As a former employee of the defunct Air America -- may it rest in peace -- I can say that Marc Maron was never my favorite host. He wasn't really a comedian, I thought at the time. He was more of, well, a very self-involved guy who talked about his therapy. That is not interesting to anyone other than oneself. But over the years since Air America spectacularly flamed out Maron has reinvented himself as part Rabbi and part therapist for fellow comedians as host of WTF. It is pretty spectacular. He has truly found his voice, as this NYMag article suggests:
"'All my career was driven by spite,' Marc Maron confessed, not for the first time, a couple of weeks ago on WTF, his wildly popular (and mesmerizingly intimate) podcast talk show. 'Why the fuck was that guy [successful]? How come I’m not?'In the world of Marvel comics there is this fascinating character called The Night Nurse. She has volunteered to treat superheroes and, I believe, villains, who are injured and need their identity kept secret from prying hospitals who would want to know about their insurance plans. Marc Maron, curiously enough, is not unlike the Night Nurse: he is a thereapist for comedians. Bravo, Marc on finally finding your voice -- and the thing that you were put on this earth to do -- at age 48. His most recent interview with Amy Poehler is here.
"Among the many signs that Maron is, improbably, at age 48, finally as likely to be the object of such spite as its incubator is the decidedly non-shitty hotel room I’m meeting him in on the second night of a weekend headlining gig at New Jersey’s Stress Factory Comedy Club. It’s not good, the hotel room, just non-shitty. This is comedy, after all.'I haven’t done solo [gigs] in a long time. I have ghosts. I was nervous last night,' he says of his two shows the night before we met. 'I haven’t been to this club in ten years. I was like, ‘These people aren’t going to like me.’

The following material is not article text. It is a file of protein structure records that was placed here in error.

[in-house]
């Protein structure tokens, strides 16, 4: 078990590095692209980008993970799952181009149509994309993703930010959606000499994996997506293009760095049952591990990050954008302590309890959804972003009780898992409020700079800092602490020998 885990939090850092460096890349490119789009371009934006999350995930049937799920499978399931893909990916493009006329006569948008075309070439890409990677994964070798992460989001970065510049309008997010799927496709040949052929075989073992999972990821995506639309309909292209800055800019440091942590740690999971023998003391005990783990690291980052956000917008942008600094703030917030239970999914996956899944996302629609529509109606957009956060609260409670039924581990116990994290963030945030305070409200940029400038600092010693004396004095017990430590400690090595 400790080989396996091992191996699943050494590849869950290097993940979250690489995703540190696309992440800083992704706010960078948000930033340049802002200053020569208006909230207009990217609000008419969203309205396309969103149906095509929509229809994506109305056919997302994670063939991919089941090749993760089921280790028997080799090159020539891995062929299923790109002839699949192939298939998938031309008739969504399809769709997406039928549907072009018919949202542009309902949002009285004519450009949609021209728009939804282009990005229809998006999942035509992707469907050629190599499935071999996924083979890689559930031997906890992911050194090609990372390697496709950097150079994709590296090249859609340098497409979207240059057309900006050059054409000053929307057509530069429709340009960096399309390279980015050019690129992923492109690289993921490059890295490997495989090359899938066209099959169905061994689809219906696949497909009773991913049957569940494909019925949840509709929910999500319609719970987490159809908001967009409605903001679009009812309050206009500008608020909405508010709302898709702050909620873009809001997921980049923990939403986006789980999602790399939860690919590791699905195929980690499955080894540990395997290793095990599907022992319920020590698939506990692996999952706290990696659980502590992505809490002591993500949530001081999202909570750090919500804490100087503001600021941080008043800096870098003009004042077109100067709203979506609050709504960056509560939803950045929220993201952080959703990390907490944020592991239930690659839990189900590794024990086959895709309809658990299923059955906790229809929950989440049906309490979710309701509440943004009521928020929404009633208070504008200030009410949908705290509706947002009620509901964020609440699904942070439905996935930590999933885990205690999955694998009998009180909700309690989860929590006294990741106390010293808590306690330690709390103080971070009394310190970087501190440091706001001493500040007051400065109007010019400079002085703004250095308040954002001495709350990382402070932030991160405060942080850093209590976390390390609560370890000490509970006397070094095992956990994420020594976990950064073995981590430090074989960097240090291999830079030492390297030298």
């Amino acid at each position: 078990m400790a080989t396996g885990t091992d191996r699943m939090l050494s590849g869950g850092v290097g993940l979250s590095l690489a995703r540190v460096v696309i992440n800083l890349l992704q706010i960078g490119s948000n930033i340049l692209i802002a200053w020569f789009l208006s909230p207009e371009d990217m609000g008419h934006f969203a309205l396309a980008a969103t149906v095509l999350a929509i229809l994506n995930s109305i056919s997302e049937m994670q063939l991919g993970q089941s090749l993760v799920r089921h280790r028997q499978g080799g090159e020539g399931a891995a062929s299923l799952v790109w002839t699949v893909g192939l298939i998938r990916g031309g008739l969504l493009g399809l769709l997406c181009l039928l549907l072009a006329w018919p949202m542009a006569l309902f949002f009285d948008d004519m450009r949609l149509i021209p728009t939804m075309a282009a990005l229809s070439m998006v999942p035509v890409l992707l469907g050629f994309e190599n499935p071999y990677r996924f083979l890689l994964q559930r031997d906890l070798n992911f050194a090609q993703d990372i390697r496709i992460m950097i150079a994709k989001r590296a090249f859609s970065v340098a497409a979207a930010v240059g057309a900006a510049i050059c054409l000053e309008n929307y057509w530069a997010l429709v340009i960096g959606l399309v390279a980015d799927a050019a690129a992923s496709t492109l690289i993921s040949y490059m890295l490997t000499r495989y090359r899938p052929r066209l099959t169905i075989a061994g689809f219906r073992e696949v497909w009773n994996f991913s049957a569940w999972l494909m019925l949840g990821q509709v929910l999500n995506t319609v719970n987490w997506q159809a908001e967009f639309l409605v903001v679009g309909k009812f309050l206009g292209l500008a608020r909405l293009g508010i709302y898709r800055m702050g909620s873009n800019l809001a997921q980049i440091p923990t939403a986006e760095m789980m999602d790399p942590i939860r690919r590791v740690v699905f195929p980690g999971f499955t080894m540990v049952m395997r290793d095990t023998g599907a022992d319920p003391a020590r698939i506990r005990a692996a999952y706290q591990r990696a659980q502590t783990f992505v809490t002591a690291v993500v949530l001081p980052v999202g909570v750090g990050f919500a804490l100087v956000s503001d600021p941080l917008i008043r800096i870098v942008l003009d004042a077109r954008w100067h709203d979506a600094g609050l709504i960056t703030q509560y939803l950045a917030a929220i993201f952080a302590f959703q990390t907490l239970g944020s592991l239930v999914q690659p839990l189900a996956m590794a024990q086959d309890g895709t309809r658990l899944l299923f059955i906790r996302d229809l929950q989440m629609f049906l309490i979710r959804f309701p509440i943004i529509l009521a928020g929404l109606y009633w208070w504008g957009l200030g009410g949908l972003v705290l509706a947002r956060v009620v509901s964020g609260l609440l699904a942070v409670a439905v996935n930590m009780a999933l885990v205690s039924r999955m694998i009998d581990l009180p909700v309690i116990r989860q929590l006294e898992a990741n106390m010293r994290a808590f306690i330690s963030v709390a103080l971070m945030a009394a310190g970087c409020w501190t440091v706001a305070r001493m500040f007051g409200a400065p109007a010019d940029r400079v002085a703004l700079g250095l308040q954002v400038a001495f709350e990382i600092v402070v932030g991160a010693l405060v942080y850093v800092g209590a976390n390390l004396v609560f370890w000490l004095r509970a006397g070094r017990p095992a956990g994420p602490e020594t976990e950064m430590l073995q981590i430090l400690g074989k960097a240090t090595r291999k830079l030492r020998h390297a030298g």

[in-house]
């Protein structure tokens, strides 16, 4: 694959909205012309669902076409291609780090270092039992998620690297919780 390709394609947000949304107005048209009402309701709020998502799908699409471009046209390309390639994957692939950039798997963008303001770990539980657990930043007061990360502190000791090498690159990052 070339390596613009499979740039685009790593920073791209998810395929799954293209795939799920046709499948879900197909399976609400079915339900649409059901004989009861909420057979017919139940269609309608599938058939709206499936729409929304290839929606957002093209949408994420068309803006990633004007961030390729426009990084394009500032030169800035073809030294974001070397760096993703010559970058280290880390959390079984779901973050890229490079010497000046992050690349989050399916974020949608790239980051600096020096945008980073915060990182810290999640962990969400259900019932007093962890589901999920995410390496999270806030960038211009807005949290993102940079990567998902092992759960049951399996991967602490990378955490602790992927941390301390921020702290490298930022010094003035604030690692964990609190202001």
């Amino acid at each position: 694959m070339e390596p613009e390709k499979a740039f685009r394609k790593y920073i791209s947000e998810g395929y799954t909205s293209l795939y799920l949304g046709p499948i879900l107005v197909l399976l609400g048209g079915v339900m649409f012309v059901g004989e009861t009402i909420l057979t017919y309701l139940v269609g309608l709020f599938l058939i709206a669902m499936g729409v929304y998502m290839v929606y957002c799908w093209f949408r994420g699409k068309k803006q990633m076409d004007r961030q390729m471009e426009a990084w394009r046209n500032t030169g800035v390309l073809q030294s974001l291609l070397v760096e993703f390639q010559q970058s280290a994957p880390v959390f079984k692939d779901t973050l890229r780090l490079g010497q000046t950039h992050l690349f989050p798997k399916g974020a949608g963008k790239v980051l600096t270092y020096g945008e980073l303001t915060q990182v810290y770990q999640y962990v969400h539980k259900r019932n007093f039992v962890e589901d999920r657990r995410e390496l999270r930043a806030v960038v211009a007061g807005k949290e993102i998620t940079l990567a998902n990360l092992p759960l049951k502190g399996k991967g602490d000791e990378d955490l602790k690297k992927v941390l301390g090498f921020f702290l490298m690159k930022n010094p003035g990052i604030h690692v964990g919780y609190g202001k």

"...That he sounds like a therapist, even in casual conversation, is no surprise—after two decades of self-laceration, onstage and off, Maron has reinvented himself on WTF as the comedy world’s been-there-done-that guidance counselor. And he’s been there, having developed a 'little coke habit' while majoring in English at Boston University that grew into an addiction when he moved to L.A. and fell in with the hard-rolling Sam Kinison. 'It wasn’t just coke,' he says. 'You drink, you do coke, you smoke weed. You’re a comic. Eventually, I coked myself into psychosis and got highly paranoid and mystically minded. It took about a year and a half to get my brain back.'
"... He called a few friends in the biz, like Jeffrey Ross, WTF’s first guest, and interviewed them in the office that Air America had not yet kicked him out of. The podcast’s download count is now 53 million—400,000 downloads a week. It’s consistently in iTunes’ Top Ten, owing to Maron’s uncanny ability to persuade A-list guests like Sarah Silverman, Amy Poehler, and Chris Rock to delve deep into their hearts of darkness—helping paint a collective portrait of comedy as an obstacle course so plotted with failure and misery that not even fame can provide escape.